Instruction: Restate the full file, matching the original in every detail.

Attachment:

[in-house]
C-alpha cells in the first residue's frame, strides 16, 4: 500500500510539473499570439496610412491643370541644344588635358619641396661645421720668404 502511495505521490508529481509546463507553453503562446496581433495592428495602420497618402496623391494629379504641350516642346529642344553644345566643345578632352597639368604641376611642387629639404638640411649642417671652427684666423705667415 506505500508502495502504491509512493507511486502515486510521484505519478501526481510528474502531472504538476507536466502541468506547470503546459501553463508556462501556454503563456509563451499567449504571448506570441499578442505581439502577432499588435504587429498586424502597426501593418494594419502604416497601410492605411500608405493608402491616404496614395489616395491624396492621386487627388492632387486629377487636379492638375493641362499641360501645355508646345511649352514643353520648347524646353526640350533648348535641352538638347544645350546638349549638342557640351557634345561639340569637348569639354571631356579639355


[in-house]
C-alpha cells in the first residue's frame, strides 16, 4: 500500500510539473499570439496610412491643370541644344588635358619641396661645421720668404 502511495505521490508529481509546463507553453503562446496581433495592428495602420497618402496623391494629379504641350516642346529642344553644345566643345578632352597639368604641376611642387629639404638640411649642417671652427684666423705667415 506505500508502495502504491509512493507511486502515486510521484505519478501526481510528474502531472504538476507536466502541468506547470503546459501553463508556462501556454503563456509563451499567449504571448506570441499578442505581439502577432499588435504587429498586424502597426501593418494594419502604416497601410492605411500608405493608402491616404496614395489616395491624396492621386487627388492632387486629377487636379492638375493641362499641360501645355508646345511649352514643353520648347524646353526640350533648348535641352538638347544645350546638349549638342557640351557634345561639340569637348569639354571631356579639355